This element needed the most adjustments. First of all I did not want the currently selected category to be highlighted by moving its text upwards so I commented out the #container nav ul li a.active section.

Second, I wanted the category menu to wrap when the screen is narrow (like on a phone). #container nav ul got flex-wrap: wrap; justify-content: center; and #container nav ul li got float: left; nth-child(4) {clear: left;}.

Main container width

I found the default max width of the blocks of text too small so I increased them in #container using width: 900px;.

You can download the css file from my site and diff with the default one from the theme.


I picked a chip icon from Icons8. I put it in extra directory (alongside robots.txt) and added to Pelican static files using:

STATIC_PATHS = [ 'extra' ]
    'extra/favicon.ico': {'path': 'favicon.ico'},
    'extra/robots.txt': {'path': 'robots.txt'},

and added the link required by the free icon license Chip favicon by <a href="https://icons8.com/">Icons8</a> at the bottom of base.html of the theme.


To play nice with search engines I installed the sitemap plugin (pip install pelican-sitemap) and added to pelicanconf.py:

PLUGINS = ['sitemap', 'more_categories']
    'format': 'xml',
    'priorities': {
        'articles': 0.6,
        'indexes': 0.5,
        'pages': 0.4
    'changefreqs': {
        'articles': 'weekly',
        'indexes': 'weekly',
        'pages': 'monthly'

Then, I created robots.txt and placed it in extras directory (alongside the favicon):

User-agent: *

Sitemap: https://m0agx.eu/sitemap.xml

This tells robots to only fetch the XML sitemap instead of crawling the whole site. This is only a sitemap for robots. List of all articles is described in the next paragraph.

Page with a list of all articles

This feature in Pelican is called an archive. To have a page with the list of all posts I used:

ARCHIVES_SAVE_AS = 'pages/archives.html'
MENUITEMS = [ ('All posts', '/pages/archives.html') ]

in pelicanconf.py. This is the equivalent of WP Sitemap Page plugin.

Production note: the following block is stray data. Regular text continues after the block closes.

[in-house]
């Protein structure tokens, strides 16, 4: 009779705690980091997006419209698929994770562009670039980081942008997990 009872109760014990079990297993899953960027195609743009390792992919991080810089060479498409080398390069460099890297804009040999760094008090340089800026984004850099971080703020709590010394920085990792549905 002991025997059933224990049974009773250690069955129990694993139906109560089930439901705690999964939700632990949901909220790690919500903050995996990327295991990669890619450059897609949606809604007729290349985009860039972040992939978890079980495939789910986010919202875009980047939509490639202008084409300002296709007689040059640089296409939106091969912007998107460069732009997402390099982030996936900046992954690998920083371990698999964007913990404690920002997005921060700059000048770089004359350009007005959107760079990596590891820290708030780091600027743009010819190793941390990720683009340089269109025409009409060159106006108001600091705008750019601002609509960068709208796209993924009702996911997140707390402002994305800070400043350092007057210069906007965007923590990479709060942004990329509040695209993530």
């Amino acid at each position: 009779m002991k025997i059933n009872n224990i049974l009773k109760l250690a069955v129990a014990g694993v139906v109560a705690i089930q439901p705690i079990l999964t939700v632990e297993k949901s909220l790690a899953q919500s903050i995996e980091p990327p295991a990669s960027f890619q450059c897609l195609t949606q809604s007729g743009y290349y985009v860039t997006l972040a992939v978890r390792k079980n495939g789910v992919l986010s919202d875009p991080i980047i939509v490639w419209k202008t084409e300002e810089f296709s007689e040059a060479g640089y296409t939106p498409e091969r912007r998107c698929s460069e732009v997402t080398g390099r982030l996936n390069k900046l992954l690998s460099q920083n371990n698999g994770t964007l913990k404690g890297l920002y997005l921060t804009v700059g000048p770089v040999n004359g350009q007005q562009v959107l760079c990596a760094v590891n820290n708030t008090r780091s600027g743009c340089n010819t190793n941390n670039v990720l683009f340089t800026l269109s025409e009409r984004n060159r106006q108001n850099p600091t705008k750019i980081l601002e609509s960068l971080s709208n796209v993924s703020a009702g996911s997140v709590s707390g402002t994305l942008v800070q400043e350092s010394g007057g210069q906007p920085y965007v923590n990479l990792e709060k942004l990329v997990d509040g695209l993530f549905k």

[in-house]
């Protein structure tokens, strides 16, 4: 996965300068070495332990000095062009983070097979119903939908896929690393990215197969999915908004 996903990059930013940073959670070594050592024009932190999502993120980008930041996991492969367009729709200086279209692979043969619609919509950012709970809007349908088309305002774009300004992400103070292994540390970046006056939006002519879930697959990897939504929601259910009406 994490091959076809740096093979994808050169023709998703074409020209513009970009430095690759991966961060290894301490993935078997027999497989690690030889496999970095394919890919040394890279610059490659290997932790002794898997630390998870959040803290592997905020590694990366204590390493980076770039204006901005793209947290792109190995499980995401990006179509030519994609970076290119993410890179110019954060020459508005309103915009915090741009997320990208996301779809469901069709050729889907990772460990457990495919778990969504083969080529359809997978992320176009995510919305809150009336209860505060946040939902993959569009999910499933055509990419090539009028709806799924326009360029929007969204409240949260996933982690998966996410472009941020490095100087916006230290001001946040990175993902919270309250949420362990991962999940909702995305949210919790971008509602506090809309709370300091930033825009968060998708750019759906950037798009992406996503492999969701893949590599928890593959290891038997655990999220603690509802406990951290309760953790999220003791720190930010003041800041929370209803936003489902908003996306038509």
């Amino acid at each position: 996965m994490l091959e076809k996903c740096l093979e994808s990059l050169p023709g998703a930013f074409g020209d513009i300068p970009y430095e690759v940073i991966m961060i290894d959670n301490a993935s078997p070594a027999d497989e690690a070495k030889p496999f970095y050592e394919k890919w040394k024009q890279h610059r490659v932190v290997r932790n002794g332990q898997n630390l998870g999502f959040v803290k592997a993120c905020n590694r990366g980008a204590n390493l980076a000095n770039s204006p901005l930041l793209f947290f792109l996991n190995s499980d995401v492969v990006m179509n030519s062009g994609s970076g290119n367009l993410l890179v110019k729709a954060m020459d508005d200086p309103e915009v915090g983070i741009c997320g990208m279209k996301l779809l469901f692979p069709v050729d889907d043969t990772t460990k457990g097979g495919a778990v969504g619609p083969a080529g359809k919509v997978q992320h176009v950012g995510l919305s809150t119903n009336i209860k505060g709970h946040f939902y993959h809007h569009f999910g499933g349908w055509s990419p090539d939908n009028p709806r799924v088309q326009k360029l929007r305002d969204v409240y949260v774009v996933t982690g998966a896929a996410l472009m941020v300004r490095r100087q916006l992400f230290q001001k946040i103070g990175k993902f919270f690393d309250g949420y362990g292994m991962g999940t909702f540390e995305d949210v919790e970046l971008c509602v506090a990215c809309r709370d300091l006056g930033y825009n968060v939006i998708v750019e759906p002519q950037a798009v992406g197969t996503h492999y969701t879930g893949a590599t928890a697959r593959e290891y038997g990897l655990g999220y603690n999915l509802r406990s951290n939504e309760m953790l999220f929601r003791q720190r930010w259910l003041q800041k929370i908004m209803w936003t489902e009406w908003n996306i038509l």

HTTP redirect for feeds

As a heavy RSS user I did not want to leave my readers behind with broken feed URLs so I set up a HTTP redirection. A slight complication is that Wordpress has many feeds. Like: feed per site, feed per category, feed per article, feed for comments etc. Pelican has only a single feed so I decided to redirect all possible feed URLs to the single one from Pelican. But first, how to find which feed URLs are actually in use?

I searched my access logs with grep feed /path/to/access/logs/* | awk '{print $7}' | sort | uniq. This one-liner searches for all lines that contain "feed", extracts the 7th column (which is the URL in my web server logs), sorts them, and removes duplicate entries. The pattern I spotted is that the URL always contains at least /feed/ so a simple match rule can capture all combinations. I redirected them by putting RedirectMatch ".*/feed/.*" "/feeds/all.rss.xml" to .htaccess. This page was very useful. .* means any number of any characters and /feed/ is a literal text. Using this trick any URL, like /anything/feed/more/of/anything, will be redirected to the new feed.


The equivalent of Wordpress' <!--more--> is <!-- PELICAN_END_SUMMARY --> with the minchin.pelican.plugins.summary plugin.

Scheduling posts

Pelican does not have any facility for scheduling posts but this can easily be done with a small shell script.

Missing features

E-mail subscriptions

Finally: I had e-mail subscription feature on my old site. Unfortunately I can't find any easy solution for Pelican (since it is a static site). I think I will have to roll out my own solution that will be executed on the "build machine" and maybe a trivial PHP frontend to handle subscribes and unsubscribes.